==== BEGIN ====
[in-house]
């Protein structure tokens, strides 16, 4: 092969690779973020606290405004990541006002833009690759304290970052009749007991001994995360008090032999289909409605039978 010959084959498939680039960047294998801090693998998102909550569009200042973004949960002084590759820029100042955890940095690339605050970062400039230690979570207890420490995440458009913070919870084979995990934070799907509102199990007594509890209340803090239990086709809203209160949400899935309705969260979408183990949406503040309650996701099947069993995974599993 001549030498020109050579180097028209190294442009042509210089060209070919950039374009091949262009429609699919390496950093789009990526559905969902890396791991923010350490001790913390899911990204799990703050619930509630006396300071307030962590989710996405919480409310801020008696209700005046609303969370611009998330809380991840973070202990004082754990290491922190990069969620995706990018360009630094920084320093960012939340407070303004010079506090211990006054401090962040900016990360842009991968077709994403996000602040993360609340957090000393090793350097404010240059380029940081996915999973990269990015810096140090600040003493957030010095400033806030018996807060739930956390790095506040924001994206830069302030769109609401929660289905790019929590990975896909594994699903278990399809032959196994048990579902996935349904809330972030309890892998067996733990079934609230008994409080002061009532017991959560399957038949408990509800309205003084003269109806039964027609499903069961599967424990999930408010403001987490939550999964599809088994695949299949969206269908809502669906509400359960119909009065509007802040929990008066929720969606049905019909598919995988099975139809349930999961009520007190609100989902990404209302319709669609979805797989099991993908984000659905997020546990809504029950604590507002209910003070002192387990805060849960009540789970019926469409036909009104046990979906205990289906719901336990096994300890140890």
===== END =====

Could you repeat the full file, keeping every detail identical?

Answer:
[in-house]
């Protein structure tokens, strides 16, 4: 092969690779973020606290405004990541006002833009690759304290970052009749007991001994995360008090032999289909409605039978 010959084959498939680039960047294998801090693998998102909550569009200042973004949960002084590759820029100042955890940095690339605050970062400039230690979570207890420490995440458009913070919870084979995990934070799907509102199990007594509890209340803090239990086709809203209160949400899935309705969260979408183990949406503040309650996701099947069993995974599993 001549030498020109050579180097028209190294442009042509210089060209070919950039374009091949262009429609699919390496950093789009990526559905969902890396791991923010350490001790913390899911990204799990703050619930509630006396300071307030962590989710996405919480409310801020008696209700005046609303969370611009998330809380991840973070202990004082754990290491922190990069969620995706990018360009630094920084320093960012939340407070303004010079506090211990006054401090962040900016990360842009991968077709994403996000602040993360609340957090000393090793350097404010240059380029940081996915999973990269990015810096140090600040003493957030010095400033806030018996807060739930956390790095506040924001994206830069302030769109609401929660289905790019929590990975896909594994699903278990399809032959196994048990579902996935349904809330972030309890892998067996733990079934609230008994409080002061009532017991959560399957038949408990509800309205003084003269109806039964027609499903069961599967424990999930408010403001987490939550999964599809088994695949299949969206269908809502669906509400359960119909009065509007802040929990008066929720969606049905019909598919995988099975139809349930999961009520007190609100989902990404209302319709669609979805797989099991993908984000659905997020546990809504029950604590507002209910003070002192387990805060849960009540789970019926469409036909009104046990979906205990289906719901336990096994300890140890």